Teaching powerdown


The world has enough for everyone’s needs, but not everyone’s greed,” Mahatma Gandhi

Biocapacity is a concept known by several names: The carrying capacity of the Earth. Ecological footprint. Global footprint. They all refer to the total impact mankind has upon the planet and how much human life this one lovely planet can support.

Ecological footprint is the only metric that measures how much nature we have and how much nature we use. (Global Footprint Network n.d.)

Ecological footprint is an internationally recognized standard. It’s a way to talk about how much resources humans take from the earth versus how quickly the planet can make more. Also how much waste humans make and how quickly the planet can clean up the mess.

It measures all the “stuff” we have — all the forests, fisheries, arable land, mineral deposits. Scientists measure this “stuff” in bioproductive acres. The econolgical footprint calculation divides up the “stuff” by the number of people we have. This allows us to guage our fair share of earth’s resources.

bioproductive acres ÷ population = fair share

This fraction is where population comes in. As we increase the human population, it changes the fraction. The “stuff” has to be divided between more and more people.

Under normal conditions, bioproductive acres is somewhat finite. The Earth is not adding or subtracting significant amounts of molecules into outer space. That means as the world population increases, those bioproductive acres need to be divided further and further. We each get allocated less stuff. Our fair share decreases.

And, as we pollute our nest, we’re effectively decreasing bioproductive acres by rendering some unusable, unavailable. Our fair share decreases even further.

Another way to consider this is in terms of renewal. Humans take resources from the earth, and we make messes. Meanwhile the earth renews its resources, and it cleans up the mess. Sometimes this happens rapidly. We call those “renewable resources,” like growing pine trees for lumber or composting kitchen waste. Other times the earth’s renewal process is very, very slow, such as making more oil or cleaning up a nuclear meltdown.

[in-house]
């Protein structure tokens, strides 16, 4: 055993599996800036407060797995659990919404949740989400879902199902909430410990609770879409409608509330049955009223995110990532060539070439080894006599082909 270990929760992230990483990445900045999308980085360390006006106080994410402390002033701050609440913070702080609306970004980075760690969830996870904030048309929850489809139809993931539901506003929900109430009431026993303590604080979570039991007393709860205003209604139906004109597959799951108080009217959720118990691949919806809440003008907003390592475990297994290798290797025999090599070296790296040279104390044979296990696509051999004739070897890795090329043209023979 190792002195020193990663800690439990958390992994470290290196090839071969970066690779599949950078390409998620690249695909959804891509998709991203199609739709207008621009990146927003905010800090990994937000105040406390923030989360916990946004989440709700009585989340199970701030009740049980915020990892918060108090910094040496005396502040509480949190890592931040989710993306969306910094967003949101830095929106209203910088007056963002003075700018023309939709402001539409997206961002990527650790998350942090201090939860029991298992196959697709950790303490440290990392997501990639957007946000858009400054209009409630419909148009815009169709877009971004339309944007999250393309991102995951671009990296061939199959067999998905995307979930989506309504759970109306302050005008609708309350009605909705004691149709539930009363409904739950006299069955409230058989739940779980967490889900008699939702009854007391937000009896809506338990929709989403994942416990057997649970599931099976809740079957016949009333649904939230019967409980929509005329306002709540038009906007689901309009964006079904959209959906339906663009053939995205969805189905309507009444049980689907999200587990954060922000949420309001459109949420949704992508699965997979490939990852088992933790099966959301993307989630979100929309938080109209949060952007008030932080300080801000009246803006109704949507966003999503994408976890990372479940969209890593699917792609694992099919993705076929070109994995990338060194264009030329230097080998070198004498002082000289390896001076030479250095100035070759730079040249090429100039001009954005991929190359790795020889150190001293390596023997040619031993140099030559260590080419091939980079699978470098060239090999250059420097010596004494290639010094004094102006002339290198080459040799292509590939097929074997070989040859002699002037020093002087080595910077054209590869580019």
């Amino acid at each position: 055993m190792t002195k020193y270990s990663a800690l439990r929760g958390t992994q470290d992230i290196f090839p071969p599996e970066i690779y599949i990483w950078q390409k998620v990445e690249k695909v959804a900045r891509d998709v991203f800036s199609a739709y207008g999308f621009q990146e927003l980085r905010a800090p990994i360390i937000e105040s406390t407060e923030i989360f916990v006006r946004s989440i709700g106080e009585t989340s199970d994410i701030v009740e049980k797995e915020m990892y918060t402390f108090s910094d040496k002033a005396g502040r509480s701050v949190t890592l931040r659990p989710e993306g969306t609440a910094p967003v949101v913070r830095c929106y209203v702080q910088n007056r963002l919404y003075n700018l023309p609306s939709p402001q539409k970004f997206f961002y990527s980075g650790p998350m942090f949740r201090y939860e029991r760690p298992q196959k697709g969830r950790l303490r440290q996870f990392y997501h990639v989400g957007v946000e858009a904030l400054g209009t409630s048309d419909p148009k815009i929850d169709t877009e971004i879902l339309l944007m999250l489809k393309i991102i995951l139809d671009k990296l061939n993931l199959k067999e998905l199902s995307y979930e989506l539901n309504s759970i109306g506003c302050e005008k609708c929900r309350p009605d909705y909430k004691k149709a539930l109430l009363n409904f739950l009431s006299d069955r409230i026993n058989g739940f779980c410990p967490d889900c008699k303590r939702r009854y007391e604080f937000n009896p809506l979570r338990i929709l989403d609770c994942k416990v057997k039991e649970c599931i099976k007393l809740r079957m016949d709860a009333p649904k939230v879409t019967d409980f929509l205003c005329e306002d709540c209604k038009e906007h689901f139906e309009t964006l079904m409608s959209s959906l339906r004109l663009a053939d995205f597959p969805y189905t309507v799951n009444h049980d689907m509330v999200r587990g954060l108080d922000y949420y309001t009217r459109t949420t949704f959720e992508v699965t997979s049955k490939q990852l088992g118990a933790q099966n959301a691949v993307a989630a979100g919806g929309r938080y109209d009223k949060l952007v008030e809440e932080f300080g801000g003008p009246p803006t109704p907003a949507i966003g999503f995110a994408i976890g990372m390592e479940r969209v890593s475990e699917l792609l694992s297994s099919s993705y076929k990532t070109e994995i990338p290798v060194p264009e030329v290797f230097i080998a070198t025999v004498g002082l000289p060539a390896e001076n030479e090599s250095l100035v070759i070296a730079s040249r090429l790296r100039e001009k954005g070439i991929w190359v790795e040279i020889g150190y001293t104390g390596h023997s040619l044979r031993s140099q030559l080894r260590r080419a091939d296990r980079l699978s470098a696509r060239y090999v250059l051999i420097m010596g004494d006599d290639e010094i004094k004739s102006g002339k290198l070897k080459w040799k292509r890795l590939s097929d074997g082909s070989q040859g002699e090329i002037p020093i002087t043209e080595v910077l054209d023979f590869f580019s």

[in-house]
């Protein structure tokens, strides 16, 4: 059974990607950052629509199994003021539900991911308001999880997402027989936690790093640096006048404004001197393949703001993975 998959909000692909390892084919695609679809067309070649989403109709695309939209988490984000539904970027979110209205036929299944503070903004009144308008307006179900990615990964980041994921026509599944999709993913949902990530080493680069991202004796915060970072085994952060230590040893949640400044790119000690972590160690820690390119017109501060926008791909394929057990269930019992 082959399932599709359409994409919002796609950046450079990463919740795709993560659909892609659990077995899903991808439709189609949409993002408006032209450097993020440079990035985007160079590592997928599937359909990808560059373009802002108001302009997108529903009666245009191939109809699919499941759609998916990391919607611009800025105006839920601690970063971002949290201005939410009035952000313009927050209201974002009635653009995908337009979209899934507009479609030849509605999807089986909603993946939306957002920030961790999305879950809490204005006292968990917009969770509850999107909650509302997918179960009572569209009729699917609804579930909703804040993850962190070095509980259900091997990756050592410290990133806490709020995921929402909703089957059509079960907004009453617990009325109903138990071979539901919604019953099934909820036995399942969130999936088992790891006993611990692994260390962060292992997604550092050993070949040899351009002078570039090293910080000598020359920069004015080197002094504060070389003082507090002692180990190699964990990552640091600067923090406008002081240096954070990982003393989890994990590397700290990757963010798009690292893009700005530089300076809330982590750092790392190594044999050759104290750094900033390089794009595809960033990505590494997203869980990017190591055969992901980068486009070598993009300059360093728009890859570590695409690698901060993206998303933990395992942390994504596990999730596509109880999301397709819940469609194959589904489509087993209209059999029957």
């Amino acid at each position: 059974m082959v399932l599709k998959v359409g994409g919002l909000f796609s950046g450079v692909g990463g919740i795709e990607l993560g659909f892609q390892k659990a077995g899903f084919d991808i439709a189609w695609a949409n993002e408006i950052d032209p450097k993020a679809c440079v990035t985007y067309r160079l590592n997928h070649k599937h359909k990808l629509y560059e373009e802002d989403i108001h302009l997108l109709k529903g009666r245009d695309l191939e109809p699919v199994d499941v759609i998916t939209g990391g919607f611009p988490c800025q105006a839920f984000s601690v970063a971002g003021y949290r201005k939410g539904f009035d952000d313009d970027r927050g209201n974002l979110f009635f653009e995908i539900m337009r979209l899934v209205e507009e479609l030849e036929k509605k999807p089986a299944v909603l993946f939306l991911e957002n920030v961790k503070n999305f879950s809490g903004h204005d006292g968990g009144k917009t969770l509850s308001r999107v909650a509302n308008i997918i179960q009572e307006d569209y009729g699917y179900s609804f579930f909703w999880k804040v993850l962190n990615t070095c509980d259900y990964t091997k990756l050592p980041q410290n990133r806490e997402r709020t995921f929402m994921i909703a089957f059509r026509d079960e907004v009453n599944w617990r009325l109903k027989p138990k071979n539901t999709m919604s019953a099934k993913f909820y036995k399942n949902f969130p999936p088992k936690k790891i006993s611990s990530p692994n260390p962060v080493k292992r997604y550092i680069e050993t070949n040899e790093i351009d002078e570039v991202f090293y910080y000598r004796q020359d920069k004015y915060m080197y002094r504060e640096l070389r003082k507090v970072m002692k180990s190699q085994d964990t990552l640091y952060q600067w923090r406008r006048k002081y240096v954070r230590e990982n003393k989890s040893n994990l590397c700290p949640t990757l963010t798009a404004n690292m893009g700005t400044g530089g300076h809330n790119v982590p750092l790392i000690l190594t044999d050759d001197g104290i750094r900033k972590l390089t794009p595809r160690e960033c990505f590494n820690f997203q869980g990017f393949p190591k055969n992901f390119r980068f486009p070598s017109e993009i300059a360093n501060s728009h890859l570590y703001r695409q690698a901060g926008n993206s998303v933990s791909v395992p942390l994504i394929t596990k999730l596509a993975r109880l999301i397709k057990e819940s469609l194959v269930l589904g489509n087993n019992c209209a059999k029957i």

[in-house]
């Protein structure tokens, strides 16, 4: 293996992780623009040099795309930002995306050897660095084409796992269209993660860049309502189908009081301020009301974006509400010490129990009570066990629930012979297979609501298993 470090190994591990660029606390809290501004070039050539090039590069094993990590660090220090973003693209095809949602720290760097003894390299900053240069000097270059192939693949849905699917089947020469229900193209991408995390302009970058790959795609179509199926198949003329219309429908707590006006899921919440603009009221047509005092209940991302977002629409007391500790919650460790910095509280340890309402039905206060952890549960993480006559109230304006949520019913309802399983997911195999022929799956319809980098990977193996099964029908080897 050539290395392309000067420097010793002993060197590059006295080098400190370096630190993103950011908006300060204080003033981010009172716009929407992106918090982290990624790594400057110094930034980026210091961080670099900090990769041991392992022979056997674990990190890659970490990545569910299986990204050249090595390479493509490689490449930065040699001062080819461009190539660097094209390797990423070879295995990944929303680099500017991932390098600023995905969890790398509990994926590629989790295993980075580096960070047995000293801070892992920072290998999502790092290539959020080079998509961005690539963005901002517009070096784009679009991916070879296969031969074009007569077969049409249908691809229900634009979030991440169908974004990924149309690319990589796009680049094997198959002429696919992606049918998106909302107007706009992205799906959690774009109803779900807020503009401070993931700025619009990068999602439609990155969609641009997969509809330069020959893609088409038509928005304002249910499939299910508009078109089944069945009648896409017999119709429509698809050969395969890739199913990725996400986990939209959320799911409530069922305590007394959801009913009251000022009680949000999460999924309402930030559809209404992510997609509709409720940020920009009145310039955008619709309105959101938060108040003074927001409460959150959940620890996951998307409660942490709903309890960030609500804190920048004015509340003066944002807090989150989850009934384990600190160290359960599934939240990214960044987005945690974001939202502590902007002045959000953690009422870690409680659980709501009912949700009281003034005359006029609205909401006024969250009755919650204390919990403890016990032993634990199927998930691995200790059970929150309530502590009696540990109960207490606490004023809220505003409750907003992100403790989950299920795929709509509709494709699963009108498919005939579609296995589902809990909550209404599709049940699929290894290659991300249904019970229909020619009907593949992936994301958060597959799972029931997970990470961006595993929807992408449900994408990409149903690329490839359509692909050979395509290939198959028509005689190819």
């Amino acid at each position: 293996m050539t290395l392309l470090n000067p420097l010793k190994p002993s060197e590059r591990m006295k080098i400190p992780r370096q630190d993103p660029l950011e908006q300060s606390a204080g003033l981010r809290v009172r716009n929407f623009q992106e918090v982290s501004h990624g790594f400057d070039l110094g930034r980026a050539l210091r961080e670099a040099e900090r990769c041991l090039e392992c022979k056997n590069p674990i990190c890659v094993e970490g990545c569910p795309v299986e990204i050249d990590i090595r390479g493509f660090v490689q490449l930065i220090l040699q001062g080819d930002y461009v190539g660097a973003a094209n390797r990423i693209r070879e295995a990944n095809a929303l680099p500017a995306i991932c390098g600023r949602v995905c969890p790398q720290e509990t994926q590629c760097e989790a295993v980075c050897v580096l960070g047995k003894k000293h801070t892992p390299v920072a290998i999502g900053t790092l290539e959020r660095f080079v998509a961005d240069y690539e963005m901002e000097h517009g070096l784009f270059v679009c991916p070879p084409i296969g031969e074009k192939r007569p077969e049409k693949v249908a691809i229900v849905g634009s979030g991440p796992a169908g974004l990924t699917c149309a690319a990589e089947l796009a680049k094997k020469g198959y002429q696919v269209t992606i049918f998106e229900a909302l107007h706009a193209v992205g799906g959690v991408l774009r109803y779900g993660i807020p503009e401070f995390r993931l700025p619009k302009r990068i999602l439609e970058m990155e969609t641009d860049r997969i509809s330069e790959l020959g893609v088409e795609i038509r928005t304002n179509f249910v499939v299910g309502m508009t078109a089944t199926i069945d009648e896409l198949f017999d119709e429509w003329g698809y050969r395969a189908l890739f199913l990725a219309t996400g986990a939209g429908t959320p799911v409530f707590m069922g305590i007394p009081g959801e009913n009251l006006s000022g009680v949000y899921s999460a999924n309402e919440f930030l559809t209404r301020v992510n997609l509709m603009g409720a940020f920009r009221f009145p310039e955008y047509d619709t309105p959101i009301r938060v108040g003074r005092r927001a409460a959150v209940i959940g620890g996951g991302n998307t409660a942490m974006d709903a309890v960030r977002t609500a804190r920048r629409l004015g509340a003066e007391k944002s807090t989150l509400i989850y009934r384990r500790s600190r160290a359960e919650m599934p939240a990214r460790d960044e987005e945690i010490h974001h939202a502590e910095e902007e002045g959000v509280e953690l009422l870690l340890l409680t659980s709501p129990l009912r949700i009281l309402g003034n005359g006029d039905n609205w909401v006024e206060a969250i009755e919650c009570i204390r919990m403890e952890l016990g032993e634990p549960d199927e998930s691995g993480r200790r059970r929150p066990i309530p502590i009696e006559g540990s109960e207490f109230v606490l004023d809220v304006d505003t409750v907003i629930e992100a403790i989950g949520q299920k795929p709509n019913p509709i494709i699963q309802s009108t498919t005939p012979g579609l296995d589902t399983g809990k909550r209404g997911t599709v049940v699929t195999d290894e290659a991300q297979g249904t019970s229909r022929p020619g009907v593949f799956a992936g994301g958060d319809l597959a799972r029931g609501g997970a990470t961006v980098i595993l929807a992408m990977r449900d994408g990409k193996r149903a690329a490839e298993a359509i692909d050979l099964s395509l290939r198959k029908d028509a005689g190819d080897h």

Ecological footprint also measures how quickly the earth makes more “stuff” (and cleans up messes) versus how quickly humanity consumes those resources. Right now humans use far more resources, faster, than the earth can make more. This is the concept of global ecological overshoot.

Take the amount of resources the planet can make in a year — in 2019-2020, humanity consumed that much in 8.5 months. (Global Footprint Network 2020. Note these are pre-pandemic statistics.)

Stated differently: in 2020 humanity as a whole consumed 1.6 planets worth of “stuff.”

Obviously, we don’t have 1.6 planets. We have just one. We’ve got to figure out how to live on what our one small planet can produce.

It gets even worse when we look at it by country.

How many Earths would we need if the global population lived like residents in these countries. (PRNewsfoto/Global Footprint Network 2018)

Look around you right now. All the consumer goods, the fashions, the building materials, packing materials. All the cars, trucks, freeways. All the airplanes, and travel around the globe. All the imports, all the long distance food. Here in Los Angeles, the imported water. The list goes on.

If everyone on the planet lived the way we do in the U.S. — the way we tell each other is “normal” — it would take five planets to provide for it all.

Sit with that a moment: Five planets worth of consumption.

But we have only one small planet that we all must share. Five planets worth of consumption is not “normal,” no matter how much advertising and social messaging might try to convince us. Within the realities of nature and this planet, this is not normal.

Now wait a minute, you’re saying, how is this possible? How is it possible for some nations to consume more than one planet’s worth?

The first way is by taking from other nations. Imports. Taking raw materials, which rightfully belong to the fair share of the nation where they originated.

The second way is by taking from the past. Mineral deposits, created by geological processes which don’t renew, such as those elements that were created when the planet was formed. Also, fossil fuels — oil, gas, coal. How does the planet create these? First of all, very very slowly. Long ago plant material, biological material, compressed beneath layers of sediment for millions of years. One author referred to these as a reservoir of “ancient sunlight” — at one point those plants captured energy that came from the sun.

A third way is by taking from the future. Depleting forest cover. Depleting fisheries. Polluting land and water and rendering them unusable for future generations. You’ve undoubtedly heard the activists’ cry “we’re consuming our children’s future.”

Our one small planet is not growing. It’s not gaining molecules. And we’re not gaining additional planets, despite our desire to consume more, more, more.

All we have is on this one small planet. That means we need to live within our fair share. As we imagine the future we need to design with this in mind.

Reflection – Biocapacity

Calculate your own ecological footprint
• Global Footprint Network. (n.d.). What is Your Ecological Footprint. Footprint Calculator. https://www.footprintcalculator.org/

Let me know what you think.

This post is part of the What We Can Do series — see the full project.